Archive for ‘Eating’

March 27, 2013

Buying Cast Iron cookware

Recently, as I’ve been getting more into preparing food over going out, I’ve been paying more attention to cookware.

I’m not a gourmet cook. I do stove top frying and sauteeing. I do a lot of fish, pasta and mixed vegetables. And what I’ve found works best (at least for me) is cast iron skillets. Why cast iron? It holds heat evenly and consistently, without hot spots (if it’s quality cast) and it is better non stick than coated pans.

Cast iron is not all the same, however. Modern cast iron (post mid 1940s) is not as good as the more vintage skillets for a couple of reasons. The iron ore used after about1940 is said to be of a lower grade than previous ore. As a result of impurities, there can be hot spots and uneven heating. In order to maintain strength, the newer cast pans are thicker and heavier to compensate. The lack of the skilled tradespeople required to sculpt these pans is also a factor in the newer and heavier pans.

Not only does the extra weight make them harder to physically handle but also less responsive to heat manipulation from the burner.

Cast iron takes longer to heat than stainless or aluminum but it maintains its heat for much longer.  When cooking with cast one turns down the heat after the initial heat-up and lets the pan do more of the work. A thinner pan will be more responsive to heat input.

Older, thinner and purer cast iron are therefore better cookers and easier to handle.

As well, older cast iron skillets were hand ground after removal from the mold. The cooking surfaces, after conditioning, were like glass. Newer cast is pebbled because the cost of hand grinding led to its discontinuation as a cost cutting measure.

The end result is that modern cast iron is less non stick as well as less effective.

I’m afraid I don’t know much about Canadian cast iron as most quality products seem to be American.

There are several quality manufacturers of cast that date from about the 1880s. Griswold is the most desirable manufacturer (for collectors) followed by Wagner. Other well known brands are Vollrath, Wapak (known for thinness and lightness) and Favorite Piqua. The latter two happen to be what I own and enjoy.

If you are interested in cast iron there is a wealth of information available. One site I particularly like is The Cast Iron Collector (

The most important part of owning cast iron is learning to clean it properly. Water and soap are enemies of cast as it causes rust. A well seasoned iron pan (seasoning essentially involves heating the pan in the oven or stove top with cooking oil) is easily cleaned with a simple damp cloth while still hot and then allowed to dry and cool gradually. It is then lightly coated with oil and is ready for the next use.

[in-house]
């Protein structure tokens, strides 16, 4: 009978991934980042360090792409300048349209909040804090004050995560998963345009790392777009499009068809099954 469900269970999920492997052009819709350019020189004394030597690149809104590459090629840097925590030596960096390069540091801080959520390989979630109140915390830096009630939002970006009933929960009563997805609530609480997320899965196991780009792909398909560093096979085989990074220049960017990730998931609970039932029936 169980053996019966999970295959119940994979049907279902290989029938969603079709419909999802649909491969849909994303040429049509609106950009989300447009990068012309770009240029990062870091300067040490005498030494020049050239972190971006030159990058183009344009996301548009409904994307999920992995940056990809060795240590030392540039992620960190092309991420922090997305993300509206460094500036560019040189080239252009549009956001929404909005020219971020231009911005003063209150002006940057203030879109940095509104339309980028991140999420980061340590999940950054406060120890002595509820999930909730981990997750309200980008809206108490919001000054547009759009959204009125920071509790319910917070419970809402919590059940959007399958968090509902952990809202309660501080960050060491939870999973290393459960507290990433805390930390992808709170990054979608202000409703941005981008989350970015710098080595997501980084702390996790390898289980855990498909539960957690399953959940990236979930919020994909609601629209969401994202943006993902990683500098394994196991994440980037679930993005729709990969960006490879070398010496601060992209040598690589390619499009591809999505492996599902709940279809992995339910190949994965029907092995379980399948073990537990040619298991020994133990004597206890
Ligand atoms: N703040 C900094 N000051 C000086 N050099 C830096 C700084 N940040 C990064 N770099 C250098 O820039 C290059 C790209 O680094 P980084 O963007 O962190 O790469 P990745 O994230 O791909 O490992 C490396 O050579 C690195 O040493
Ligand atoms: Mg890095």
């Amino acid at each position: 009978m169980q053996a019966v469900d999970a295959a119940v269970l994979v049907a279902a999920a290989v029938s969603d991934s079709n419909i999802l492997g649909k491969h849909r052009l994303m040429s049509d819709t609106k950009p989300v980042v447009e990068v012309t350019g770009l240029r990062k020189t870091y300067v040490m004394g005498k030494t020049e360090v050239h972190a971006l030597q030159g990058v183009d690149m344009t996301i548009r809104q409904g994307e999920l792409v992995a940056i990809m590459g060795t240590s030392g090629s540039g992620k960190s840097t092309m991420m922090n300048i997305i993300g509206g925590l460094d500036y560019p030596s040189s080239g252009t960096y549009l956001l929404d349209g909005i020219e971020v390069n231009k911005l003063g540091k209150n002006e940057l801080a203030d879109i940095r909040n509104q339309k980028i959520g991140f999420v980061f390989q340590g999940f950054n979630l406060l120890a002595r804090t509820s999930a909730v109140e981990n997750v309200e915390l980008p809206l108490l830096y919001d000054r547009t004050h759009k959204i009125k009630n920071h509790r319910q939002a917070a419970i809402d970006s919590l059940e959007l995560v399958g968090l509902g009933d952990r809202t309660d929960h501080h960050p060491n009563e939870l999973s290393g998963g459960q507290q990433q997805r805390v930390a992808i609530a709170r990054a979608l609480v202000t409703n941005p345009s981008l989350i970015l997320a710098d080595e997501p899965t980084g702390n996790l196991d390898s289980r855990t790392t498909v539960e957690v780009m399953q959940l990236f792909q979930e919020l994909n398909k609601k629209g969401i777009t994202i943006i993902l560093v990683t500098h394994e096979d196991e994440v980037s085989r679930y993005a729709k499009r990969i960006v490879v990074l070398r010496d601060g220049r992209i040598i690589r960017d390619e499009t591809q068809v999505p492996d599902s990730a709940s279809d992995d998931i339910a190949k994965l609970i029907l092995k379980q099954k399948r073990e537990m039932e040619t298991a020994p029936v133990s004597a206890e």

The antique pans can be quite expensive to buy on eBay. A #9 or #10, the most versatile sizes, can run $50 and up (plus delivery) for the best sought after brands. They can often be found, however, at garage sales and the like for $5 or $10 and, unless they are badly damaged or warped, can be re-conditioned to perfection with a bit of effort.

A modern Lodge cast iron skillet can be had for $30. Personally, I would say if you can afford it, try a vintage skillet and you will never look back.

I must say that I don’t think I have used anything but cast iron on my stove top in the past year.

July 25, 2011

Splurging on dinner

Ok, so sometimes I need to step out a bit and do dinner in style. When that time comes, I often go to my favourite Portuguese restaurant in the College/Dufferin area. It’s at the higher end of my spending regime, but sometimes I feel I’ve been a good boy and I deserve it.

This place is staffed by professional waiters who know what they are doing. The service is pretty quick and happily appropriate to the cuisine. That cuisine is quintessentially Portuguese–the barbeque.

They barbeque bare steaks, that old time specialty, steak with an egg on it, all kinds of chicken and the real reason to go for Portuguese–fish. You can get grilled salmon, halibut, bream and, of course, cod. And with each of these fish you will get a couple of boiled potatoes (why do Portuguese potatoes taste so much better than my mother’s) and about a pound of steamed broccoli. Oh, and if you order the salmon, bring your appetite or plan on lunch the next day with the doggy bag you are going to take home. They don’t fool around here when it comes to portion size.

The salmon is going to cost you $13 (plus tax/tip).

The  large portion of chicken kabob comes with a great rice side dish (not just rice but with some kind of tomato sauce mixed in), a large salad and will set  you back $11.

Yeah, I know, I’ve gone over the top on my budget. But, really, this place is worth it.

In the summer time the real value comes to the fore. This might be the best patio restaurant in the city. It’s huge and treed and bustling with family activity. And if you hit it on a Wednesday, you will be treated to free portions of roast pig fresh off the turning spit. Vegetarians need not apply.